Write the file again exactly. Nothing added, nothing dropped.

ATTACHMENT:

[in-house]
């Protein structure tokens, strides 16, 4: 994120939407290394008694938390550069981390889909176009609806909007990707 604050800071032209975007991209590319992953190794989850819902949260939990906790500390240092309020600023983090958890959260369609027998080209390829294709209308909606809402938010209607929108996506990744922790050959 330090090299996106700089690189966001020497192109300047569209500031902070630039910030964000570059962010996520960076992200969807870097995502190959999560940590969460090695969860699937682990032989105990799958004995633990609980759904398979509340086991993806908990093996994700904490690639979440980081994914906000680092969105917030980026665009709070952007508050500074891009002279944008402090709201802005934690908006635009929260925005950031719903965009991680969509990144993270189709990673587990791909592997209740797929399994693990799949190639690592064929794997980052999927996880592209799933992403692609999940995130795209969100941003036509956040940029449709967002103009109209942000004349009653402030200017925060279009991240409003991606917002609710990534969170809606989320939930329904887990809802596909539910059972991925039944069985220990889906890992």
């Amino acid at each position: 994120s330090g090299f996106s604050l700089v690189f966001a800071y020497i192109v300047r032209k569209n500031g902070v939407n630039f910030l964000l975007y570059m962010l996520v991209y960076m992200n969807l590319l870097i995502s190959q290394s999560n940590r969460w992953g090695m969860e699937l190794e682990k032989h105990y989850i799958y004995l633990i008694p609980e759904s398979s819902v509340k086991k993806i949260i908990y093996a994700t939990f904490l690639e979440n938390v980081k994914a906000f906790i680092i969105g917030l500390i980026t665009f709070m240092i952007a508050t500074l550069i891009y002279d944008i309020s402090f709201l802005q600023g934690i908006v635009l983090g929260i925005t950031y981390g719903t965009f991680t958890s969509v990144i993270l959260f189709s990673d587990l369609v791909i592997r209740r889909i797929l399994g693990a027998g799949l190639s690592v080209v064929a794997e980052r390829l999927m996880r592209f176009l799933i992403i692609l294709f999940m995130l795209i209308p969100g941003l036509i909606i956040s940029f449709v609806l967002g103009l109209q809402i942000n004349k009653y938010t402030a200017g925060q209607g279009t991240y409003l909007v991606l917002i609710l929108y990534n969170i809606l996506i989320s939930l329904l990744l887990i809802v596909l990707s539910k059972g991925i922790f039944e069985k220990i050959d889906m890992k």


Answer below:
[in-house]
């Protein structure tokens, strides 16, 4: 994120939407290394008694938390550069981390889909176009609806909007990707 604050800071032209975007991209590319992953190794989850819902949260939990906790500390240092309020600023983090958890959260369609027998080209390829294709209308909606809402938010209607929108996506990744922790050959 330090090299996106700089690189966001020497192109300047569209500031902070630039910030964000570059962010996520960076992200969807870097995502190959999560940590969460090695969860699937682990032989105990799958004995633990609980759904398979509340086991993806908990093996994700904490690639979440980081994914906000680092969105917030980026665009709070952007508050500074891009002279944008402090709201802005934690908006635009929260925005950031719903965009991680969509990144993270189709990673587990791909592997209740797929399994693990799949190639690592064929794997980052999927996880592209799933992403692609999940995130795209969100941003036509956040940029449709967002103009109209942000004349009653402030200017925060279009991240409003991606917002609710990534969170809606989320939930329904887990809802596909539910059972991925039944069985220990889906890992």
């Amino acid at each position: 994120s330090g090299f996106s604050l700089v690189f966001a800071y020497i192109v300047r032209k569209n500031g902070v939407n630039f910030l964000l975007y570059m962010l996520v991209y960076m992200n969807l590319l870097i995502s190959q290394s999560n940590r969460w992953g090695m969860e699937l190794e682990k032989h105990y989850i799958y004995l633990i008694p609980e759904s398979s819902v509340k086991k993806i949260i908990y093996a994700t939990f904490l690639e979440n938390v980081k994914a906000f906790i680092i969105g917030l500390i980026t665009f709070m240092i952007a508050t500074l550069i891009y002279d944008i309020s402090f709201l802005q600023g934690i908006v635009l983090g929260i925005t950031y981390g719903t965009f991680t958890s969509v990144i993270l959260f189709s990673d587990l369609v791909i592997r209740r889909i797929l399994g693990a027998g799949l190639s690592v080209v064929a794997e980052r390829l999927m996880r592209f176009l799933i992403i692609l294709f999940m995130l795209i209308p969100g941003l036509i909606i956040s940029f449709v609806l967002g103009l109209q809402i942000n004349k009653y938010t402030a200017g925060q209607g279009t991240y409003l909007v991606l917002i609710l929108y990534n969170i809606l996506i989320s939930l329904l990744l887990i809802v596909l990707s539910k059972g991925i922790f039944e069985k220990i050959d889906m890992k």